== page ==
Fall 1996

On the trail with Tom & Noriko
Tokyo couple fearlessly explore vast expanse of the Great Northwest.

Once we got into Canada, Noriko and I spent most of our time hiking and rock climbing. Victoria had a few decent trails, but nothing as challenging as Vancouver's Grouse Mountain.

The summit is some 4,420 feet above sea level--and Vancouver is on the ocean! The mountain is just a few miles north of the city, and is a popular ski resort in winter.

There are two ways up the mountain: by tram or on foot. Most people, as we did, hike up and take the tram back down. There were two trails to choose from (which I did not know before our ascent).

"Which trail will get us to the top the fastest?" I asked a passing climber, who--unlike us--looked like he knew what he was doing.

"Well, the trail that goes off to the left is much faster," he told me. "It's called the Grouse Grind, and it will get you up there in about two hours or so." He paused, scratched his head, and then said: "But it's a bit vertical. If you aren't sure, you should take the trail to your right. It will take quite a bit longer, though."

I thanked him and he sped off up the hill. Evidentially he was a "power climber" who came there on a regular basis."Well, Nori, let's head left here," I said. "How 'vertical' can it be?" An hour later, we both found out. The trail was hard to follow--most of it had been washed away or covered by fallen trees. And the higher we went, the thicker the fog grew and the more the temperature dropped. (It was 40 degrees Fahrenheit at the summit.)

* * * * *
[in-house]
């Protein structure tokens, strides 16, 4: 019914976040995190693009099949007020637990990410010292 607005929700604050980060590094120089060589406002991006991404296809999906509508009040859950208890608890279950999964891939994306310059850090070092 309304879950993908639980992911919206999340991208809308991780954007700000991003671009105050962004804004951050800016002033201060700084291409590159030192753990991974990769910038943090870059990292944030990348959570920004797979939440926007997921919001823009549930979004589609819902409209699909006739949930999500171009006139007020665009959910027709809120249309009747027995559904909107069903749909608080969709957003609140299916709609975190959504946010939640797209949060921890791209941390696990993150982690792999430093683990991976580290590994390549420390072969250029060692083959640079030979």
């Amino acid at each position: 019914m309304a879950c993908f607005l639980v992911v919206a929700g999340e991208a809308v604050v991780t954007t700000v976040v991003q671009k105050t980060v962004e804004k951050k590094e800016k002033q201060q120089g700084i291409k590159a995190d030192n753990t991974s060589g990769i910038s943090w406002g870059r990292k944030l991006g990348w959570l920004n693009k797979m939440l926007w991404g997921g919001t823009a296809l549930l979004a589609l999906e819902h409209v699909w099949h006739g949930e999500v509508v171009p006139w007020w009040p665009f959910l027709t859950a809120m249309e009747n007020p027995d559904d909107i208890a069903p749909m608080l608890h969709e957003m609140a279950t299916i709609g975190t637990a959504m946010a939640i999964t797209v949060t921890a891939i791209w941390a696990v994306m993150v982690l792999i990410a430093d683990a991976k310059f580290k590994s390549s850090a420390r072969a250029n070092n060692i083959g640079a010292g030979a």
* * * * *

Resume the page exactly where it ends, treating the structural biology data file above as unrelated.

Noriko was the first to express concern. She pointed out that most of the orange tags marking the trail were either missing or invisible due to the fog. It also made her nervous that one wrong step would send us hurling to our deaths. I guess it was in fact a bit too steep for amateur climbers like us.

But the real scare came on the way down, safe within the Swiss-made tram. Someone said: "Look! Bears! There is a whole family of them right down there!" I quickly made my way over and sure enough, there were bears--right where we had been climbing! I'm just glad we didn't end up as a statistic. I can see the headline now: "Crazed Bear Family Kills 2 More Tourists".

November 5

In Japan, many companies take their employees on annual, and in some cases semiannual, trips. The idea is to promote a "team spirit" among the management and staff. In other words, it's a bonding thing.

My wife's company went to Kyoto on Oct. 12. It was a one-day trip, as is usually the case. Like most of these deals, spouses were invited--but they usually don't go. It's sort of an unwritten rule.

Tom checks their altitude.

Little Nori and the big stump

To boldly go where no one has gone before.

This is one of four bears that shared the trail.